Clearly, the controversies swirling around the UCP and activities of Jason Kenney’s campaign team during the 2017 leadership race are on Premier Rachel Notley’s mind.
That was evident in Monday’s throne speech.
Tucked into the document filled with shining praise for her government’s accomplishments is a section called “restoring trust in government.”
It itemizes how the NDP government has reigned in bloated executive salaries on agencies, boards and commissions and slashed its travel and hospitality expenses by “80 per cent.”
Over the next year, according to the throne speech, the NDP government intends to introduce new measures to “make sure democracy in Alberta belongs to all.”
When asked during a news conference earlier in the day, Rachel Notley was quick to link the need to restore democracy to the emerging UCP leadership controversies.
“There is a very significant scandal right now,” said Notley.
“At its very best, it amounts to very dark backroom politics focused on thwarting democracy,” Notley said.
The NDP is framing the imminent election campaign as a clear choice between Rachel Notley and Jason Kenney.
That’s how the NDP see it, that’s how they’ll play it, and that’s what their entire re-election hope hangs on.
A fighting chance
If the NDP had been feeling a little beaten up after trailing the upstart United Conservative Party since before the UCP was born, you’d never know it from the crowd reaction at the Sunday afternoon rally in Edmonton-Strathcona.
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Inside the St. Basil’s Cultural Centre auditorium, the spotlight was squarely focused on Notley, the only person with any chance of returning the NDP to office.
In the distant background were several NDP candidates, many of them cabinet ministers. But they were just faces in the crowd, and weren’t even introduced.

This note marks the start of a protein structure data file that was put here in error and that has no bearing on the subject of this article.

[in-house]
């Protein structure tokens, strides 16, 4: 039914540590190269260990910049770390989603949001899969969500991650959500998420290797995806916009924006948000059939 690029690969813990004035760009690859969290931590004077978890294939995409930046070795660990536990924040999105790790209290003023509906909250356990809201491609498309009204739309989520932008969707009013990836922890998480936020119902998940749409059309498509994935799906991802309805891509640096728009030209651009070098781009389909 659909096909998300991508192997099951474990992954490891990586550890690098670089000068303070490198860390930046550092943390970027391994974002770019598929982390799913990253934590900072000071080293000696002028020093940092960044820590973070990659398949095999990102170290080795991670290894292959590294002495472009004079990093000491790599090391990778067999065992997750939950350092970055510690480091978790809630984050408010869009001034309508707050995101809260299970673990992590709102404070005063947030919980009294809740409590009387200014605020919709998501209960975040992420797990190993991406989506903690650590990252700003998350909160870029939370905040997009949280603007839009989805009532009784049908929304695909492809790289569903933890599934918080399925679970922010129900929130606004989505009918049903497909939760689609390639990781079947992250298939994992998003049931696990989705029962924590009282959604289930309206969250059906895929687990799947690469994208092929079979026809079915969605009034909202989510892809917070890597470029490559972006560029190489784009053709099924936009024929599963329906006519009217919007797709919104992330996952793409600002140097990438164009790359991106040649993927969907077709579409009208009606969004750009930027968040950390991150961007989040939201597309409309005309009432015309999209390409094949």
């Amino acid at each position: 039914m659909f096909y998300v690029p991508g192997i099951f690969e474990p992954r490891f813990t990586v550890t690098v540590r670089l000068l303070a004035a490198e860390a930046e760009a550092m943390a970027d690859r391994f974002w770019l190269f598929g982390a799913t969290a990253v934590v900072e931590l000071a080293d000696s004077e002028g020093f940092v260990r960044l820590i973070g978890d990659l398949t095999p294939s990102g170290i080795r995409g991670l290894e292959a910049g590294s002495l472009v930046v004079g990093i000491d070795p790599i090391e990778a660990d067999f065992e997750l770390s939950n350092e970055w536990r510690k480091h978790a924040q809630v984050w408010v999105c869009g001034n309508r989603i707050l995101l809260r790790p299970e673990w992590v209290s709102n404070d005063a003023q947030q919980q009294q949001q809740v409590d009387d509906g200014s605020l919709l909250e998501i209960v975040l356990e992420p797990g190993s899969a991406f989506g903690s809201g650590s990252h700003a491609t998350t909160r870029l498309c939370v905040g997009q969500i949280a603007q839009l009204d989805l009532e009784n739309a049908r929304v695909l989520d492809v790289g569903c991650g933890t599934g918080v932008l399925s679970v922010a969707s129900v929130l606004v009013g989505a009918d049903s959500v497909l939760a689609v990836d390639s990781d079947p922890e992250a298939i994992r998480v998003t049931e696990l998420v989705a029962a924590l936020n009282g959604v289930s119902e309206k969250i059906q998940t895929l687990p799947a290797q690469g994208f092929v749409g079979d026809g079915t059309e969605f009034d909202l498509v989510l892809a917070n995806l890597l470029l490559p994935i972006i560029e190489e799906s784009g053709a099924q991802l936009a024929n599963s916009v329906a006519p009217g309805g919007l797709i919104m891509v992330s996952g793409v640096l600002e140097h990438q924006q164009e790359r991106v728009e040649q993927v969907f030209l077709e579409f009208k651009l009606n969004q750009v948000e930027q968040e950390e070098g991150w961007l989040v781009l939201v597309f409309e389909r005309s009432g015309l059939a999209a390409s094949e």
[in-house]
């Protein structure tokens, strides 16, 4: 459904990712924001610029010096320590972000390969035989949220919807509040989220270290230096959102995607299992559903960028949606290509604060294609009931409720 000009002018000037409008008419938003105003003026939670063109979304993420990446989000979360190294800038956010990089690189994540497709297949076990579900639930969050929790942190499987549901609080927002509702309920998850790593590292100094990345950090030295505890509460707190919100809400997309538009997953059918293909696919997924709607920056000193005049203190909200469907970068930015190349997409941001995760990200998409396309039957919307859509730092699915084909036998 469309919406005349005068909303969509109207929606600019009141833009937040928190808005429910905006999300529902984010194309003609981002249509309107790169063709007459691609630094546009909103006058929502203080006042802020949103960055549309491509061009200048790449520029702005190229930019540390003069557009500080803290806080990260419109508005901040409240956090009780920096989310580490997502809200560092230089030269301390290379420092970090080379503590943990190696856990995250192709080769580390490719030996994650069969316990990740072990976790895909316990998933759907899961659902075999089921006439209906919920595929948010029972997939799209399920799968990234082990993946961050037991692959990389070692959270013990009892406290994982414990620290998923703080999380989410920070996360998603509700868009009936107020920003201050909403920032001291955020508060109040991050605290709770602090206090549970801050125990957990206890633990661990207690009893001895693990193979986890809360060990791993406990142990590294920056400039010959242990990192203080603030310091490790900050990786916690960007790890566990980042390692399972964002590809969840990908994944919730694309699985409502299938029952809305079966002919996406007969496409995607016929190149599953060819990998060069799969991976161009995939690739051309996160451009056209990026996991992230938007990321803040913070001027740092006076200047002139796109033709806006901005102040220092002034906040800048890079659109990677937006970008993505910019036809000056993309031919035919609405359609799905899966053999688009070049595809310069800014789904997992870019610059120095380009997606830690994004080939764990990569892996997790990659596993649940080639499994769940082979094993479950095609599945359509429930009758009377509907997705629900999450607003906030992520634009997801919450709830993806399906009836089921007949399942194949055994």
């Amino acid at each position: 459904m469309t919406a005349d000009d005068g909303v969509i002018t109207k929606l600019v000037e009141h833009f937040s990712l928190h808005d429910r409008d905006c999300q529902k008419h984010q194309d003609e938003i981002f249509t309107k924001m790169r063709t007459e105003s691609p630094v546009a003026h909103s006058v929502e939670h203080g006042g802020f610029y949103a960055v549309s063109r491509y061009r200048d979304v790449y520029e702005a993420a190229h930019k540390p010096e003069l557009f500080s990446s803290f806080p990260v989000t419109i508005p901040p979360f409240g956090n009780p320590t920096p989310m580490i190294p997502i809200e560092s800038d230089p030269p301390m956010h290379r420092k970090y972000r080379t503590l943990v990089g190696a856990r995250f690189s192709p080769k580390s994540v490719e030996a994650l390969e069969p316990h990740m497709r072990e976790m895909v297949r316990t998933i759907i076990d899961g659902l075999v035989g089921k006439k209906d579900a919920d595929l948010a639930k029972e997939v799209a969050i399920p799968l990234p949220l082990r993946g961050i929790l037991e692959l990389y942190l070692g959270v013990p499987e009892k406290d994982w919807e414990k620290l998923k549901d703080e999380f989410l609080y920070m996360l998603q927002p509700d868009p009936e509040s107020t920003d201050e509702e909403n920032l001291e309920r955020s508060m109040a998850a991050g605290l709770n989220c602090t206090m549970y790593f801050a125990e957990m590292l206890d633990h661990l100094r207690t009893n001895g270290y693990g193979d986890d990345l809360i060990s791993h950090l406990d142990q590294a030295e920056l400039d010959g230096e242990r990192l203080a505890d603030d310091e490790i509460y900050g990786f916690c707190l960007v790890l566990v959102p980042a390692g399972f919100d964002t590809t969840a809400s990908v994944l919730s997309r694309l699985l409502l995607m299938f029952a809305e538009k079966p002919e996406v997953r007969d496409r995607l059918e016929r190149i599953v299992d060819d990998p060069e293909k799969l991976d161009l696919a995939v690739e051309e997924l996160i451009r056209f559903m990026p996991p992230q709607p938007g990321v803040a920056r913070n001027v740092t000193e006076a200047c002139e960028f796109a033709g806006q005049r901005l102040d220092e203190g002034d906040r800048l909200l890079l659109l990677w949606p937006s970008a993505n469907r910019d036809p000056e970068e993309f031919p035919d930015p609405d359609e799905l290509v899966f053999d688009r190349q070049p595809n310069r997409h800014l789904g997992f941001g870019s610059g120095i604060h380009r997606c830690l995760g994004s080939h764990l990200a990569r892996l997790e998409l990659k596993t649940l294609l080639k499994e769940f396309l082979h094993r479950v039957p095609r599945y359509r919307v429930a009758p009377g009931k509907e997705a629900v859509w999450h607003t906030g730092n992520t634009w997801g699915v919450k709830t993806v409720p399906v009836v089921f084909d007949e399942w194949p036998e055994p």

It was all about her: Rachel Notley.
Familiar themes were raised by Notley about policy differences between the NDP and UCP on education, and about needing a credit card to pay for healthcare.
And then, subtle digs and all-out attacks on Jason Kenney.
Following Kenney’s landslide win in the UCP leadership race, it’s alleged Kenney’s campaign worked alongside Jeff Callaway’s campaign to attack and undermine Brian Jean.
Both Kenney and Callaway have denied collaborating in a kamikaze campaign.
Kenney chalks up interaction during the leadership race with Callaway to normal communications of one camp looking for second ballot support.
Notley sees it differently, and so do her NDP supporters.
It’s a turn of events that has galvanized the NDP — at least for now.
Leaders the ‘centrepiece’ of party
Andy Knight from the University of Alberta says pinning all hopes on their leader, is a “very smart” approach by the NDP.
“I think the political leader of the party will be looked at very seriously,” said Knight who co-wrote a book on political leadership in 2009, The Ashgate Research Companion to Political Leadership.
The leaders, says Knight are the “centrepieces” for the vision and integrity of the party.
“At the end of the day, I think the leader still is going to be the one that’s most important for the people around the province who are voting.”
Knight characterizes Jason Kenney as a smart political operative, a “political animal,” who likely the best chance of winning the UCP leadership race from the get-go.
Kenney, who steamrolled his agenda to unite a fragmented political right in Alberta, was widely praised in political circles for finally bringing together various brands of conservatives under one party banner.
Kenney first won the PC leadership, then brokered a deal with the Wildrose and eventually became the first UCP leader in a landslide.
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During his speech to the UCP founding convention in Red Deer May 2018, Conservative Party of Canada leader Andrew Scheer praised Kenney as someone who has “steered a movement of unity that made friends out of former enemies.”
But now, some former enemies in the Alberta conservative movement are uniting against Kenney.
As just one example: Brian Jean is once again talking to his former rival Derek Fildebrandt,who leads the upstart Freedom Conservative Party. Neither have anything good to say about Kenney these days.
To the NDP, looking for a rerun of their stunning 2015 election win, it’s conservative theatre they can’t get enough of.
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